Facebook Inc. said it found and removed new coordinated political influence campaigns generated from Iran and Russia ahead of November’s U.S. midterm elections.
The social network said it removed 652 pages, groups and accounts for “inauthentic behavior” that originated in Iran and targeted people with news and information including political content in the U.S., U.K., Middle East and Latin America. In addition, an undisclosed number of pages, groups and accounts linked to sources the U.S. government previously identified as Russian military intelligence services also were removed, the company said.
“Some of this activity originated in Iran, and some originated in Russia,” Facebook said Tuesday in a blog post. “These were distinct campaigns and we have not identified any link or coordination between them. However, they used similar tactics by creating networks of accounts to mislead others about who they were and what they were doing.”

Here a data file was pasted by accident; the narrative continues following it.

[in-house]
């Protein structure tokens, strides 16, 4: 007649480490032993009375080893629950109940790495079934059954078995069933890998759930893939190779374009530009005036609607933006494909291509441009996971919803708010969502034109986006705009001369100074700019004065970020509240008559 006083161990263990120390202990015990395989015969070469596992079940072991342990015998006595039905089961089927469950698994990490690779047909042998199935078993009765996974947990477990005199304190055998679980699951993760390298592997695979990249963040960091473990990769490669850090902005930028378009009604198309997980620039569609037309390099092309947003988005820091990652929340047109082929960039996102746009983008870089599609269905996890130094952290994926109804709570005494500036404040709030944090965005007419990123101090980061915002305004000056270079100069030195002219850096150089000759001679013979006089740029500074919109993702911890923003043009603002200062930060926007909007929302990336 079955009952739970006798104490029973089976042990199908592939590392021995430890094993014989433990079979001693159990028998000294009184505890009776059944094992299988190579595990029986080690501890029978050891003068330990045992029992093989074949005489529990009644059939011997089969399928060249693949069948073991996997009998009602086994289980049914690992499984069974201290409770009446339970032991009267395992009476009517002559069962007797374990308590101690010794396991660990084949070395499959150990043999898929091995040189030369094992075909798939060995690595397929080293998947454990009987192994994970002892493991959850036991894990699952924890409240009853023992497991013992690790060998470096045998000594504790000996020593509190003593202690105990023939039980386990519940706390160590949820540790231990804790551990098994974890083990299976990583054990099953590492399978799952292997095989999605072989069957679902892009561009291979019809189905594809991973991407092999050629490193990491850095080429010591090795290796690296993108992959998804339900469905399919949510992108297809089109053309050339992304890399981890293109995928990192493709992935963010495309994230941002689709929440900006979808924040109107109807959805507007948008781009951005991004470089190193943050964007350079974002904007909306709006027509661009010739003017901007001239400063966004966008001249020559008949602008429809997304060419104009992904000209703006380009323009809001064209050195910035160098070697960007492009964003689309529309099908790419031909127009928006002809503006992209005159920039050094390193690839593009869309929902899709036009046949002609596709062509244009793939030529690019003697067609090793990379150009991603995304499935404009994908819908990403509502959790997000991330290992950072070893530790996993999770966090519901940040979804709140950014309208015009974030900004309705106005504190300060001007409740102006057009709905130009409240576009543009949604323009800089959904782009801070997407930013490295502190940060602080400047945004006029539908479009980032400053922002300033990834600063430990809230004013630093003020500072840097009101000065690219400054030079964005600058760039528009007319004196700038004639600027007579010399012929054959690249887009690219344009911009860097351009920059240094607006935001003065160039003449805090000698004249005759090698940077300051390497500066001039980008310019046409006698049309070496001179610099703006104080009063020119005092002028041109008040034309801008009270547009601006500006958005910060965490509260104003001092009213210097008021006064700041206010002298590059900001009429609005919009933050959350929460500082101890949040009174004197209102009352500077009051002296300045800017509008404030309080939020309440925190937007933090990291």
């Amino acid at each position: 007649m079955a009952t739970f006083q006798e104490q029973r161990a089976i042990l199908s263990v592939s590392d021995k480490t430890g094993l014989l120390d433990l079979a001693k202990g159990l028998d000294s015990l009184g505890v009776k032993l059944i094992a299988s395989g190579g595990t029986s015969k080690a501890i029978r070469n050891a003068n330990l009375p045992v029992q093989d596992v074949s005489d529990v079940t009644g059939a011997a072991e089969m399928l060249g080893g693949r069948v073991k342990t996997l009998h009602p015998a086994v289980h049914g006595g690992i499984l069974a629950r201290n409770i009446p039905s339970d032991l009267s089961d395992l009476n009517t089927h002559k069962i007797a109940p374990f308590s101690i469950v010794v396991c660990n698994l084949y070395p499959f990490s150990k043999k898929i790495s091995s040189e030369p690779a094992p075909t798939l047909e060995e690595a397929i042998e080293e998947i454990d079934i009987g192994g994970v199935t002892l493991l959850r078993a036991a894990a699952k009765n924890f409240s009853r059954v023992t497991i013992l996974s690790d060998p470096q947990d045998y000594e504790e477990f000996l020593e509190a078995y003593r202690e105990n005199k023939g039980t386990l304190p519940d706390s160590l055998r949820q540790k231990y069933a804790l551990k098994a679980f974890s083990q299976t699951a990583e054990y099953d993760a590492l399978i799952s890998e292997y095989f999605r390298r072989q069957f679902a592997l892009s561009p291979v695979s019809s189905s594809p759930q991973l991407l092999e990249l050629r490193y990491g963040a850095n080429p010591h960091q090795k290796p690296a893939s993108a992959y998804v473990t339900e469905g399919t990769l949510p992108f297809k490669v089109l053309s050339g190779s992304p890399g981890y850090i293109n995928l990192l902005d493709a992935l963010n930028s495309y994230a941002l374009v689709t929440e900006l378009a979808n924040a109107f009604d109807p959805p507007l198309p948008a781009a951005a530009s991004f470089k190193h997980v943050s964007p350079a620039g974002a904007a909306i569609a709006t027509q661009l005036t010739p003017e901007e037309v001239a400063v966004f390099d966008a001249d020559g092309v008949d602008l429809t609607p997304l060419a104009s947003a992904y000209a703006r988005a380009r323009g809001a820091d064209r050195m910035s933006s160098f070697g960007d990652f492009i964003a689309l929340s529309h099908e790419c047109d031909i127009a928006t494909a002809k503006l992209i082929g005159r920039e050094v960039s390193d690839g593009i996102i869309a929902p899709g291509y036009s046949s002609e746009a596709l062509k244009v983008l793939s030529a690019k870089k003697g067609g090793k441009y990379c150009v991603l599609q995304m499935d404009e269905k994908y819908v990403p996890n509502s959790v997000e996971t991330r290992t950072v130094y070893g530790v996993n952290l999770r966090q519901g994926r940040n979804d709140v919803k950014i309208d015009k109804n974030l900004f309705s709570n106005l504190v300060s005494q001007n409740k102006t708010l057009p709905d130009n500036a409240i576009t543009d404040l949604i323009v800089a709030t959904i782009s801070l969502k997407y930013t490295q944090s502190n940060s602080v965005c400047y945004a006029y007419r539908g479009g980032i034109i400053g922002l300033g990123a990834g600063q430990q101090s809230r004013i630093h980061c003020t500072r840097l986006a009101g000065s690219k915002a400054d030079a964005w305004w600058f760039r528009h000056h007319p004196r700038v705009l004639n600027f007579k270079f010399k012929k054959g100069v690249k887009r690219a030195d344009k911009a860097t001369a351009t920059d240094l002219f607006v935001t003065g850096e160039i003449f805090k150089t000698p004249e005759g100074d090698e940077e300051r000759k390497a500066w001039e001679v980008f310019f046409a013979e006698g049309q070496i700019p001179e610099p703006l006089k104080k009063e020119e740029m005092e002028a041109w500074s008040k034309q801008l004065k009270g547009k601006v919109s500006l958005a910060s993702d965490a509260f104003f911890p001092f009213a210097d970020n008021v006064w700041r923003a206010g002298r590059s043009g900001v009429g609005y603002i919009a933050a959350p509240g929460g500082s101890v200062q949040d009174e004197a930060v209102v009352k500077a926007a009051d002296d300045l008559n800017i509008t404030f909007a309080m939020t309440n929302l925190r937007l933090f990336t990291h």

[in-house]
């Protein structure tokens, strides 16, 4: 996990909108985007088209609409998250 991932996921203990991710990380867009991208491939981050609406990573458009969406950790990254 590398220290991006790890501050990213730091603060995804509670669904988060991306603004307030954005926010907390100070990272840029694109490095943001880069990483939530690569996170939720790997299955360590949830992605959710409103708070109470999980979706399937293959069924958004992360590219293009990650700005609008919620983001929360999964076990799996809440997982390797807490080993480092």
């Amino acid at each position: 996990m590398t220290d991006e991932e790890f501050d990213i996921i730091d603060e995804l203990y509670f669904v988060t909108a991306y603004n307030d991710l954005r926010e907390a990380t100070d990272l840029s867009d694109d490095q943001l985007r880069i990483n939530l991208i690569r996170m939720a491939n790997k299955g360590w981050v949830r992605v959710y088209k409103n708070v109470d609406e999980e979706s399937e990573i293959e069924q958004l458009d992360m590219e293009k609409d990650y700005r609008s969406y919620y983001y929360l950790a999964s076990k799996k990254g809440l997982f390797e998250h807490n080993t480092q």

The findings follow the company’s announcement last month that it uncovered evidence of election interference separate from Russia’s 2016 influence campaign. At that time, Facebook said it notified the U.S. government and deleted dozens of accounts and pages from people using false identities to coordinate events and stir up political unrest. The company didn’t link the campaign to any country, saying the identities of the coordinators were more expertly masked. Politicians attributed the activity to Russia.
Facebook has been working to safeguard global elections from foreign interference since it discovered, months after Donald Trump’s 2016 election as U.S. president, that Russia had been waging a campaign to influence voters, reaching about 150 million Facebook users in the process. The company, which was criticized for its lack of action by lawmakers and advocates, has hired more content moderators and security experts to oversee the social network. Sheryl Sandberg, Facebook’s chief operating officer, is expected to testify on Facebook’s progress alongside other companies in Congress on Sept. 5.
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